“70-85% of the time”

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During the recent storm over UK Energy Minister John Hayes’ rather silly comments about onshore wind farms, the Green Party leader Natalie Bennett made a quite curious intervention to the debate. Most curious was the following challenge, a taunt if you will, to those who say the intermittency of wind is a problem:

No energy source functions 100% of the time – but still as Green Party leader I still get the truly clueless question from media sources that really should know better, variations of: “But the wind doesn’t blow all of the time so wind power can’t work, can it?” In fact, wind turbines produce electricity 70-85% of the time and last year generated enough electricity for more than 3.5 million homes.

Now, saying wind turbines produce electricity 70-85% of the time is a rather meaningless thing to say, rather like saying a professional golfer turns up to 70-85% of the tournaments. It doesn’t quite get to the core of the issue.

So, what does happen 70-85% of the time? Fortunately you can get historic UK production data for every five minutes for the last few years. Let’s begin with 2011, and first look at maximum electricity production from wind each month, and compare it with the average. (I haven’t labelled the curves, but it should be clear what is what.)

We can see clearly that the monthly average output is normally less than half the monthly maximum output, with monthly maximum averaging just under 2.5 times higher than the average throughout the year.

Now, let’s compare the average amount of electricity generated each month with the minimum amount that’s generated 70 and 85% of the time.

Again, it’s very clear that we don’t always have decent output 70-85% of the time. In fact, 85% of the time we are only guaranteed about 17% of maximum monthly output, and just under half of the average output.

Has it fared any better in 2012? Here’s a comparison of the monly averages with the output produced 70-85% of the time.

The overall numbers are up due to new capacity coming online, but again we see that 70-85% of the time there is no guarantee of good output.

Now, does this mean that wind farms are useless? Absolutely not. Onshore wind is perhaps the cheapest source of low carbon power, and certainly the cheapest source of renewable energy, with costs about half those of offshore wind in the UK.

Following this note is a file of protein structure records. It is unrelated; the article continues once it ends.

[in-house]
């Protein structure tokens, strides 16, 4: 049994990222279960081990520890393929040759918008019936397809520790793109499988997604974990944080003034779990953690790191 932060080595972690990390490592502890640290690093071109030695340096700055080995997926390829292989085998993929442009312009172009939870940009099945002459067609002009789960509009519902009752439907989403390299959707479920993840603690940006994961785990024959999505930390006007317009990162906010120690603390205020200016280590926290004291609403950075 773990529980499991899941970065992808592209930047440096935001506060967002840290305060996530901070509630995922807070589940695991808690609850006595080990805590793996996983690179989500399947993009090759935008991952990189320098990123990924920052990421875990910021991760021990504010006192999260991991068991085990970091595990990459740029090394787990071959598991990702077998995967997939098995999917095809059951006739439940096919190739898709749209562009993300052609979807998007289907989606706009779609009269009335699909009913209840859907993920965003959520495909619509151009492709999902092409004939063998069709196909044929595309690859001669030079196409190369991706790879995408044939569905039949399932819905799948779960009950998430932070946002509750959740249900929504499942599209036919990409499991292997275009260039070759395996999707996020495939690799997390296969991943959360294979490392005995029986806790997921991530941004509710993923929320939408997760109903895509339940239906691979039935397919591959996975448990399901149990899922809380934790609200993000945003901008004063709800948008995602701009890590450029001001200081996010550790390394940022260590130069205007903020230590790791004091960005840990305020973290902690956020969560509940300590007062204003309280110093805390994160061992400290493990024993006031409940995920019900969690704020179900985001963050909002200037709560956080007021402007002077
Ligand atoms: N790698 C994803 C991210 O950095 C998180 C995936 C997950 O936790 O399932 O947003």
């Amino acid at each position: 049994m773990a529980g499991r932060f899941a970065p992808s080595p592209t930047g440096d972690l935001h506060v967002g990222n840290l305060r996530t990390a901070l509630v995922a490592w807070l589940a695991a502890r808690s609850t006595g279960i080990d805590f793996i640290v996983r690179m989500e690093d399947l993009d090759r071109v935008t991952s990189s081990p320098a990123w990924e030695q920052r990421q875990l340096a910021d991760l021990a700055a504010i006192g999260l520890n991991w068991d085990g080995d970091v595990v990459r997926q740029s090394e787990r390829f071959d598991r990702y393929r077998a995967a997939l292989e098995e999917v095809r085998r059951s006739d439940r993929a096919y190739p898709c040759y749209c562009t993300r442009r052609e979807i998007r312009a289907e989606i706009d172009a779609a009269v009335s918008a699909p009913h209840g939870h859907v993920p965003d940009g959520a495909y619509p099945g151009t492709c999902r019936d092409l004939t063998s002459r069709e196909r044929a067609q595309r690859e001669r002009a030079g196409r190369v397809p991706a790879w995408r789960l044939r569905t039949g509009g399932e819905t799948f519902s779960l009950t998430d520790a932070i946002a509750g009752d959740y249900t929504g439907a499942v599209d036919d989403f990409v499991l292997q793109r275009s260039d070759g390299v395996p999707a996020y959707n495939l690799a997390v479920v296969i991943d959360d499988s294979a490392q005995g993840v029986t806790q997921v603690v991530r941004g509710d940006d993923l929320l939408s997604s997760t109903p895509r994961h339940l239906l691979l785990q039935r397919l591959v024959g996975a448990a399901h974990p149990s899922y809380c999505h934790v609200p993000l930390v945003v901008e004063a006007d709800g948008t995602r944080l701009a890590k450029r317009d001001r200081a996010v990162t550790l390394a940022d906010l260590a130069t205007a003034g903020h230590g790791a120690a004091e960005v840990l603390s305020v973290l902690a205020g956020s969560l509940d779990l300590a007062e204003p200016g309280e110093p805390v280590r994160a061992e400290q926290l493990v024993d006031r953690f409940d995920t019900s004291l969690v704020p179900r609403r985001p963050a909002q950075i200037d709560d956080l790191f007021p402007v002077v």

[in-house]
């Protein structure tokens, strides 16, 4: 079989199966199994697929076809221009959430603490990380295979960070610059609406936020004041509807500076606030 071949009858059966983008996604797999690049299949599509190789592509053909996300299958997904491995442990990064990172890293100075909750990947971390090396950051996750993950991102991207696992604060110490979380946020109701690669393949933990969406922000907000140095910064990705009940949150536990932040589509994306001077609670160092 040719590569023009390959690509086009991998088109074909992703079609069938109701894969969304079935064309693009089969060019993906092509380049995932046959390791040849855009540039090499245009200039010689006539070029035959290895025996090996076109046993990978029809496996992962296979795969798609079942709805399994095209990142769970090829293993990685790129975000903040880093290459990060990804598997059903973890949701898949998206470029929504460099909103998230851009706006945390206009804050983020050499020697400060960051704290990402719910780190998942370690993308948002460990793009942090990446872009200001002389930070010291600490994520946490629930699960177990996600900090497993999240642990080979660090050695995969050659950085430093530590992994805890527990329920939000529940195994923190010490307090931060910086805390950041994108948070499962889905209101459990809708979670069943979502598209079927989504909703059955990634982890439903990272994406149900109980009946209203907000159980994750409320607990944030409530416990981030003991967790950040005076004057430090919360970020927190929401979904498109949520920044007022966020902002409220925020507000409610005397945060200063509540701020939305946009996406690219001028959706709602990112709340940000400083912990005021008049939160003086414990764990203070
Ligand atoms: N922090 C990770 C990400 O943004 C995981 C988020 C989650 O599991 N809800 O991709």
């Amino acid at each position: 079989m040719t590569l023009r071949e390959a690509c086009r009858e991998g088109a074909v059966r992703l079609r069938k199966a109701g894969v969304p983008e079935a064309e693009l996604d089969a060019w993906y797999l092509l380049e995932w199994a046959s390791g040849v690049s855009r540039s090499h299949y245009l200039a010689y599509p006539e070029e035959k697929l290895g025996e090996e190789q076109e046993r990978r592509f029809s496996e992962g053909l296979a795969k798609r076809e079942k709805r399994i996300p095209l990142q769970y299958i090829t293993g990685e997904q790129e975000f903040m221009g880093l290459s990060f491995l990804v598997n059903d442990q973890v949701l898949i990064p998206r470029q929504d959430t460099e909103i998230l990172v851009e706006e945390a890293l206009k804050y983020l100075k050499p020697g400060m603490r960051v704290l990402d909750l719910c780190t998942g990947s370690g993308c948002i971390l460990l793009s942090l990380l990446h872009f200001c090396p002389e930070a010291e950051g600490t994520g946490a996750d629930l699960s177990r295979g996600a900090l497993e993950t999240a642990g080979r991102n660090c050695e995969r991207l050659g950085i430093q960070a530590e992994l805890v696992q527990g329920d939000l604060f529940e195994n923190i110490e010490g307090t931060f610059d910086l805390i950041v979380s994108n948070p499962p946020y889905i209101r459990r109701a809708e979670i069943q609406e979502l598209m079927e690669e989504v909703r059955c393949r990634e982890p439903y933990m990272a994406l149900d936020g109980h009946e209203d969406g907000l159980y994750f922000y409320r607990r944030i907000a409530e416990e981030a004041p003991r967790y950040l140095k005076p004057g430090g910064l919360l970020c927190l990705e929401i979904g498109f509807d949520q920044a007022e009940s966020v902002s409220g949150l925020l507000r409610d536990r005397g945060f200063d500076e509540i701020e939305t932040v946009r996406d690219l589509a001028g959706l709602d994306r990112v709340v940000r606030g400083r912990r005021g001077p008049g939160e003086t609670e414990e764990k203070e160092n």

(source Committee on Climate Change “Renewable Energy Review“)

If we are serious about dealing with climate change cost effectively, then onshore wind will probably be part of the mix. However we must recognise that wind power presents problems, which cannot be covered up simply by using the language of the PR guru.


13 thoughts on ““70-85% of the time”

    Decarbonise SA said:
    November 12, 2012 at 8:50 pm

    “However we must recognise that wind power presents problems, which cannot be covered up simply by using the language of the PR guru.”

    Well said, that really gets to the heart of it for me. In the rush to defend wind, some parties believe the strategy is to ignore or downplay the actual shortcomings. That helps no one. It would be like me saying “the high capital cost of nuclear is an exaggerated problem”. It isn’t, it’s a real problem, and so it the intermittency and low capacity factor of on-shore wind. Great post.

    South Australia has very high penetration of wind per capita, and I wrote about it here for those interested. http://decarbonisesa.com/2011/09/14/the-good-the-hard-and-the-windy/


      Robert Wilson said:
      November 16, 2012 at 3:39 pm

      Thanks Ben

      Agree entirely. One of the biggest problems here is the level of special pleading. In the UK it’s now almost a taboo in some circles to say anything bad about wind power. An absurd example is this Guardian piece (http://www.guardian.co.uk/environment/damian-carrington-blog/2012/jun/21/wind-power-subsidies)